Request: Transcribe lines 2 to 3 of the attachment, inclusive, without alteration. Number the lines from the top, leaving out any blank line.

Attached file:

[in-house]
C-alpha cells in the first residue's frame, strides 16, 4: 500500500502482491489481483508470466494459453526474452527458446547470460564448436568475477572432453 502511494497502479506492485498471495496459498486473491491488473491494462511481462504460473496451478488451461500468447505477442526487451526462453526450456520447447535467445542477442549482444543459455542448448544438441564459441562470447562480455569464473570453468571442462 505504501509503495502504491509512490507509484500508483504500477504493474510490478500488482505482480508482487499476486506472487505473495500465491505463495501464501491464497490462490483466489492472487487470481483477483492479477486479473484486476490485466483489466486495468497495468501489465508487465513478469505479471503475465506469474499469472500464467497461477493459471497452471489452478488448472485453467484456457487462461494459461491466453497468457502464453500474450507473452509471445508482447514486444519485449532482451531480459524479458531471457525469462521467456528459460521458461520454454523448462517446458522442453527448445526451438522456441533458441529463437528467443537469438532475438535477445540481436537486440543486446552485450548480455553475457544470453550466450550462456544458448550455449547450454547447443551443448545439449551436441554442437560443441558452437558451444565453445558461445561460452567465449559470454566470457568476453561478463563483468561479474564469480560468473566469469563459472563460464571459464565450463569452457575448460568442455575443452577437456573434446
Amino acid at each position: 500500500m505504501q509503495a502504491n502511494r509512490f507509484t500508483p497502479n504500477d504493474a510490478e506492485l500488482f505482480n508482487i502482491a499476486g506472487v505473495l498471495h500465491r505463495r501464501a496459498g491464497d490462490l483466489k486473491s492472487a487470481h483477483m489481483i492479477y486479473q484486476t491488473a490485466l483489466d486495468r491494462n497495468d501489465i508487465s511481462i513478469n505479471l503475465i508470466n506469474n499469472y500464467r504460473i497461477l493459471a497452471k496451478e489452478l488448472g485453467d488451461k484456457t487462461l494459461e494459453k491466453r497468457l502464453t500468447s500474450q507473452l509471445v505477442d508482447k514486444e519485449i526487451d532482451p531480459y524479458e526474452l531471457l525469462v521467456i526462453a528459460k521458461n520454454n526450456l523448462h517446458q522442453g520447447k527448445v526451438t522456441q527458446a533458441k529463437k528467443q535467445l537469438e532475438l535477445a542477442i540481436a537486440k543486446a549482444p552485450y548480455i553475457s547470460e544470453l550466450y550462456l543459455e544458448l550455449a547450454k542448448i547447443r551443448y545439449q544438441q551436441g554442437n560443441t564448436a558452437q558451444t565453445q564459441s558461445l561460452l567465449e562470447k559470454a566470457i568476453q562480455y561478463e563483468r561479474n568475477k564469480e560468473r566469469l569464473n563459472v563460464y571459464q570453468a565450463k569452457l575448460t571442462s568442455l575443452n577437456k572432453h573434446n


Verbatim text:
C-alpha cells in the first residue's frame, strides 16, 4: 500500500502482491489481483508470466494459453526474452527458446547470460564448436568475477572432453 502511494497502479506492485498471495496459498486473491491488473491494462511481462504460473496451478488451461500468447505477442526487451526462453526450456520447447535467445542477442549482444543459455542448448544438441564459441562470447562480455569464473570453468571442462 505504501509503495502504491509512490507509484500508483504500477504493474510490478500488482505482480508482487499476486506472487505473495500465491505463495501464501491464497490462490483466489492472487487470481483477483492479477486479473484486476490485466483489466486495468497495468501489465508487465513478469505479471503475465506469474499469472500464467497461477493459471497452471489452478488448472485453467484456457487462461494459461491466453497468457502464453500474450507473452509471445508482447514486444519485449532482451531480459524479458531471457525469462521467456528459460521458461520454454523448462517446458522442453527448445526451438522456441533458441529463437528467443537469438532475438535477445540481436537486440543486446552485450548480455553475457544470453550466450550462456544458448550455449547450454547447443551443448545439449551436441554442437560443441558452437558451444565453445558461445561460452567465449559470454566470457568476453561478463563483468561479474564469480560468473566469469563459472563460464571459464565450463569452457575448460568442455575443452577437456573434446
Amino acid at each position: 500500500m505504501q509503495a502504491n502511494r509512490f507509484t500508483p497502479n504500477d504493474a510490478e506492485l500488482f505482480n508482487i502482491a499476486g506472487v505473495l498471495h500465491r505463495r501464501a496459498g491464497d490462490l483466489k486473491s492472487a487470481h483477483m489481483i492479477y486479473q484486476t491488473a490485466l483489466d486495468r491494462n497495468d501489465i508487465s511481462i513478469n505479471l503475465i508470466n506469474n499469472y500464467r504460473i497461477l493459471a497452471k496451478e489452478l488448472g485453467d488451461k484456457t487462461l494459461e494459453k491466453r497468457l502464453t500468447s500474450q507473452l509471445v505477442d508482447k514486444e519485449i526487451d532482451p531480459y524479458e526474452l531471457l525469462v521467456i526462453a528459460k521458461n520454454n526450456l523448462h517446458q522442453g520447447k527448445v526451438t522456441q527458446a533458441k529463437k528467443q535467445l537469438e532475438l535477445a542477442i540481436a537486440k543486446a549482444p552485450y548480455i553475457s547470460e544470453l550466450y550462456l543459455e544458448l550455449a547450454k542448448i547447443r551443448y545439449q544438441q551436441g554442437n560443441t564448436a558452437q558451444t565453445q564459441s558461445l561460452l567465449e562470447k559470454a566470457i568476453q562480455y561478463e563483468r561479474n568475477k564469480e560468473r566469469l569464473n563459472v563460464y571459464q570453468a565450463k569452457l575448460t571442462s568442455l575443452n577437456k572432453h573434446n